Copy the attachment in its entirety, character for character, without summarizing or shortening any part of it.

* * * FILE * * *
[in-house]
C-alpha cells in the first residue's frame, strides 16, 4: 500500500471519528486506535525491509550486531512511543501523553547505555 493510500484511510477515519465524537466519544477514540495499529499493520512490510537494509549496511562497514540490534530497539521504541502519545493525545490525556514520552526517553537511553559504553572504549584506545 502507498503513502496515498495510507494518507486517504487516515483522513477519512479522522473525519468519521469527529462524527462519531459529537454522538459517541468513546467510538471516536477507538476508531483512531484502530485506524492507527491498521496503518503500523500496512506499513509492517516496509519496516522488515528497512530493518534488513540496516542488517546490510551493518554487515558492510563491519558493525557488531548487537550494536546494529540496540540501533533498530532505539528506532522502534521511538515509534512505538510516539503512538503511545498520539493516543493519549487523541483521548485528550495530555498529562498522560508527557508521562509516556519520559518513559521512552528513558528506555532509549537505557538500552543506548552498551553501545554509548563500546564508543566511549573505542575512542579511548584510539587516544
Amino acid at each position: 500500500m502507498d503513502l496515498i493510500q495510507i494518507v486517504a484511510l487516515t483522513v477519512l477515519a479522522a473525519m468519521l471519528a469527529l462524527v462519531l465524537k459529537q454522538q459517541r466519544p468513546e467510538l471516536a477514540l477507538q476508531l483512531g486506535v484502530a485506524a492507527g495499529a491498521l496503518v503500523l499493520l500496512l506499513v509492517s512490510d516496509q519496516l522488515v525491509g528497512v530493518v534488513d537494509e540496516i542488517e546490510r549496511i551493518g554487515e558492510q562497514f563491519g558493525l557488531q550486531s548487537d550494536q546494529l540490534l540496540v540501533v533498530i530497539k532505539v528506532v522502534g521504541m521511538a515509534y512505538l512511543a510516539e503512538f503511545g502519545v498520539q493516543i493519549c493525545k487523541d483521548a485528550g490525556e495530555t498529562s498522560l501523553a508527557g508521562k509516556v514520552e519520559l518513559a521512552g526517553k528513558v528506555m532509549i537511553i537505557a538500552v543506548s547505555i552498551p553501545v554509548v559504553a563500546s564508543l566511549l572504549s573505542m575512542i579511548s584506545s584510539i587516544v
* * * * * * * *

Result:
[in-house]
C-alpha cells in the first residue's frame, strides 16, 4: 500500500471519528486506535525491509550486531512511543501523553547505555 493510500484511510477515519465524537466519544477514540495499529499493520512490510537494509549496511562497514540490534530497539521504541502519545493525545490525556514520552526517553537511553559504553572504549584506545 502507498503513502496515498495510507494518507486517504487516515483522513477519512479522522473525519468519521469527529462524527462519531459529537454522538459517541468513546467510538471516536477507538476508531483512531484502530485506524492507527491498521496503518503500523500496512506499513509492517516496509519496516522488515528497512530493518534488513540496516542488517546490510551493518554487515558492510563491519558493525557488531548487537550494536546494529540496540540501533533498530532505539528506532522502534521511538515509534512505538510516539503512538503511545498520539493516543493519549487523541483521548485528550495530555498529562498522560508527557508521562509516556519520559518513559521512552528513558528506555532509549537505557538500552543506548552498551553501545554509548563500546564508543566511549573505542575512542579511548584510539587516544
Amino acid at each position: 500500500m502507498d503513502l496515498i493510500q495510507i494518507v486517504a484511510l487516515t483522513v477519512l477515519a479522522a473525519m468519521l471519528a469527529l462524527v462519531l465524537k459529537q454522538q459517541r466519544p468513546e467510538l471516536a477514540l477507538q476508531l483512531g486506535v484502530a485506524a492507527g495499529a491498521l496503518v503500523l499493520l500496512l506499513v509492517s512490510d516496509q519496516l522488515v525491509g528497512v530493518v534488513d537494509e540496516i542488517e546490510r549496511i551493518g554487515e558492510q562497514f563491519g558493525l557488531q550486531s548487537d550494536q546494529l540490534l540496540v540501533v533498530i530497539k532505539v528506532v522502534g521504541m521511538a515509534y512505538l512511543a510516539e503512538f503511545g502519545v498520539q493516543i493519549c493525545k487523541d483521548a485528550g490525556e495530555t498529562s498522560l501523553a508527557g508521562k509516556v514520552e519520559l518513559a521512552g526517553k528513558v528506555m532509549i537511553i537505557a538500552v543506548s547505555i552498551p553501545v554509548v559504553a563500546s564508543l566511549l572504549s573505542m575512542i579511548s584506545s584510539i587516544v